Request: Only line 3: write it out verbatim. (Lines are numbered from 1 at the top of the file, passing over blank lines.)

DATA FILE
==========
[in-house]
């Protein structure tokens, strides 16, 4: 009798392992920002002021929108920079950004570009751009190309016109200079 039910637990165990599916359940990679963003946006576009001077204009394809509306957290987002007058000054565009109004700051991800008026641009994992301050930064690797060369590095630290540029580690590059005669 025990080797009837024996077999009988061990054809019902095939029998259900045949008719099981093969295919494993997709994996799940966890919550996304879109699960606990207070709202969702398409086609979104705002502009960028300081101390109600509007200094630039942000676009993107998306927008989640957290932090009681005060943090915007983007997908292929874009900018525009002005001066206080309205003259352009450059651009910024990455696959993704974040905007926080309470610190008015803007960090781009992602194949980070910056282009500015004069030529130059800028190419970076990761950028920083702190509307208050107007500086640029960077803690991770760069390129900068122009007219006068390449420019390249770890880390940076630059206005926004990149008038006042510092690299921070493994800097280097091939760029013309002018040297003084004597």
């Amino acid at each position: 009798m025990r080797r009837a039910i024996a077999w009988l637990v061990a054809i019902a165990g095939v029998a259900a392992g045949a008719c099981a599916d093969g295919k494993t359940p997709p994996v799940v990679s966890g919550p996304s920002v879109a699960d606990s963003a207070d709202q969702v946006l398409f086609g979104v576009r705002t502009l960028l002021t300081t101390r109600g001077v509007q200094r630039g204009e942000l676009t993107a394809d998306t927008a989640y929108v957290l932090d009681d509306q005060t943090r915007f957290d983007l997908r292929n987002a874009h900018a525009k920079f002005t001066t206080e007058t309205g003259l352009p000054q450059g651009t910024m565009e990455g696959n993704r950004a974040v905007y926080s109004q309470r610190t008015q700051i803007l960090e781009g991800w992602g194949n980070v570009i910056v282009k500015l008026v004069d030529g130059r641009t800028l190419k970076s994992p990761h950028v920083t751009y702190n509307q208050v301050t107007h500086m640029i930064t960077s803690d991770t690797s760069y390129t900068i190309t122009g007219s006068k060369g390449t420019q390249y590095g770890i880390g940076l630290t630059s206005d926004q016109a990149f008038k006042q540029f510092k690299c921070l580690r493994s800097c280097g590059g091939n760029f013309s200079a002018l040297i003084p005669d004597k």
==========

């Amino acid at each position: 009798m025990r080797r009837a039910i024996a077999w009988l637990v061990a054809i019902a165990g095939v029998a259900a392992g045949a008719c099981a599916d093969g295919k494993t359940p997709p994996v799940v990679s966890g919550p996304s920002v879109a699960d606990s963003a207070d709202q969702v946006l398409f086609g979104v576009r705002t502009l960028l002021t300081t101390r109600g001077v509007q200094r630039g204009e942000l676009t993107a394809d998306t927008a989640y929108v957290l932090d009681d509306q005060t943090r915007f957290d983007l997908r292929n987002a874009h900018a525009k920079f002005t001066t206080e007058t309205g003259l352009p000054q450059g651009t910024m565009e990455g696959n993704r950004a974040v905007y926080s109004q309470r610190t008015q700051i803007l960090e781009g991800w992602g194949n980070v570009i910056v282009k500015l008026v004069d030529g130059r641009t800028l190419k970076s994992p990761h950028v920083t751009y702190n509307q208050v301050t107007h500086m640029i930064t960077s803690d991770t690797s760069y390129t900068i190309t122009g007219s006068k060369g390449t420019q390249y590095g770890i880390g940076l630290t630059s206005d926004q016109a990149f008038k006042q540029f510092k690299c921070l580690r493994s800097c280097g590059g091939n760029f013309s200079a002018l040297i003084p005669d004597k």